|Publication number||US2180841 A|
|Publication date||Nov 21, 1939|
|Filing date||Mar 15, 1938|
|Priority date||Apr 15, 1936|
|Publication number||US 2180841 A, US 2180841A, US-A-2180841, US2180841 A, US2180841A|
|Inventors||Vogt Clarence W|
|Original Assignee||Owens Illinois Glass Co|
|Export Citation||BiBTeX, EndNote, RefMan|
|Referenced by (51), Classifications (12)|
|External Links: USPTO, USPTO Assignment, Espacenet|
Nov. 21; 1939'. c. w, VOGT 2,180,841 COLLAPSIBLE CONTAINER Original Filed April 15, 1936 INVENTOR Clarezwe W 05 5 Patented Nov. 21, 1939 I UNITED STATES 2,180,841 OOLLAPSIBLE CONTAINER Clarence W. Vogt, Norwalk, Conn., assignor, by' mesne assignments, to Owens-Illinois Glass Company, Toledo, Ohio, a corporation of Ohio Original application April 15, 1936, Serial No. 74,424. Divided and this application March 15, 1938, Serial No. 195,954
This application is a division of my prior application Serial No. 74,424 filed April 15, 1936.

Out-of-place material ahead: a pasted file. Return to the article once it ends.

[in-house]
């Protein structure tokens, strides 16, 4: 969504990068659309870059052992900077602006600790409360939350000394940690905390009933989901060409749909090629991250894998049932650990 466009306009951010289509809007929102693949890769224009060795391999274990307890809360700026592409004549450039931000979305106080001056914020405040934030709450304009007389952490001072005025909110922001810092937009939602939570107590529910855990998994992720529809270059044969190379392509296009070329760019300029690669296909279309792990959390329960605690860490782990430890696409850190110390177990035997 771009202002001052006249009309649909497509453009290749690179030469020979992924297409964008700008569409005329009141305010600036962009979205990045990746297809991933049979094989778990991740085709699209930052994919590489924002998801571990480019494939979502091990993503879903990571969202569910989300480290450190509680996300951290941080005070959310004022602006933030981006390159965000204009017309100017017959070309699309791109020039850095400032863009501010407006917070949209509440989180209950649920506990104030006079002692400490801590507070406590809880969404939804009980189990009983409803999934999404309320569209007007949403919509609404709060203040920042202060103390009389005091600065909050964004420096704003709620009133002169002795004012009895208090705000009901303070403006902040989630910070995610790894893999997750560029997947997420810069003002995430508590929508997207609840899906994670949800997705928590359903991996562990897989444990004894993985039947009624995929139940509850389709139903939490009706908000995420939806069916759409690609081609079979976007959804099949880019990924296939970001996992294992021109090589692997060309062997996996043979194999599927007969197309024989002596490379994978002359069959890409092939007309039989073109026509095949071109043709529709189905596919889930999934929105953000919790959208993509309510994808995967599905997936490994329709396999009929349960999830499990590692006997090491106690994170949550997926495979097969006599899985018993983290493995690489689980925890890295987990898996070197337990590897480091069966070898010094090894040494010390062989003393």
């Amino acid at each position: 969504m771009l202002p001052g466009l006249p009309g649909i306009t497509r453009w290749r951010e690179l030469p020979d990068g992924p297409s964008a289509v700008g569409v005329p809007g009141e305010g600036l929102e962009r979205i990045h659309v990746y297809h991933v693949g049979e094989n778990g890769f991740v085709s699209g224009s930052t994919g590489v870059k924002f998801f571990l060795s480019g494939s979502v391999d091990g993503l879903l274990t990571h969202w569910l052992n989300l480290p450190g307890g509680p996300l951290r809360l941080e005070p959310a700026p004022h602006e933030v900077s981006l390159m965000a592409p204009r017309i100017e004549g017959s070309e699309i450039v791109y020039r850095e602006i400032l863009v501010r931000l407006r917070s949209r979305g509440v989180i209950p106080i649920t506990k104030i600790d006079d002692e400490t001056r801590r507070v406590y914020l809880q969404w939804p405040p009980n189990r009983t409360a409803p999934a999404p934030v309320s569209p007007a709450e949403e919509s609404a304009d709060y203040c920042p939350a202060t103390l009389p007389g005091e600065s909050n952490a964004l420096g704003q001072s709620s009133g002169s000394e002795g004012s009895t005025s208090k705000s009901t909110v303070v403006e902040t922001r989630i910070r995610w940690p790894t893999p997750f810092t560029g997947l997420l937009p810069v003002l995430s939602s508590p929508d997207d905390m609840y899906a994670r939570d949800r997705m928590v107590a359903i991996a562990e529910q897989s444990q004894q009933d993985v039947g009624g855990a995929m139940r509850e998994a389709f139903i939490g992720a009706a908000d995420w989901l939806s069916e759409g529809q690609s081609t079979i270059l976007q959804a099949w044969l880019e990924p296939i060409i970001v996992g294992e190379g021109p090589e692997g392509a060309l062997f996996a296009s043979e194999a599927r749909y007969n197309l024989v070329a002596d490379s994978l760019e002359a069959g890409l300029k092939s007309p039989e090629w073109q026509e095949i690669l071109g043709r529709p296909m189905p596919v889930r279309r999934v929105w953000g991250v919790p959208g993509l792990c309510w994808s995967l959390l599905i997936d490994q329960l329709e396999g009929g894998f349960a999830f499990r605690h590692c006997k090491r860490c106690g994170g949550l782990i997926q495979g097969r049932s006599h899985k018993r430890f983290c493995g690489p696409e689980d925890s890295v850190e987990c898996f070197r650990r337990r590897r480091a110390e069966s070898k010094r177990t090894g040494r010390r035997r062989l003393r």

This invention relates to containers which may be made and shipped-in flat collapsed form, and which may be readily opened. up and employed for the storage, shipment and dispensing of pourable or spoonable materials 'such as liquids and solids in powder or granular form.
One object of the present invention is to provide a new and improved container of the type referred to.
A further object is to provide a new and improved outer supporting structure for a flexible bag when said bag is charged. h
The flexible bag may be so constructed that when collapsed it comprises a pair of flatwalls of substantially equal areas, facing each other and forming a filling and pouring mouth at one end. A portion of this mouth is permanently sealed, and another, preferably the center portion, is unsealed prior to the filling operation and thereafter closed by a seal which may be readily broken without the use of tools, without mutilating the bag, and without in any way contaminating the inner surface of said bag.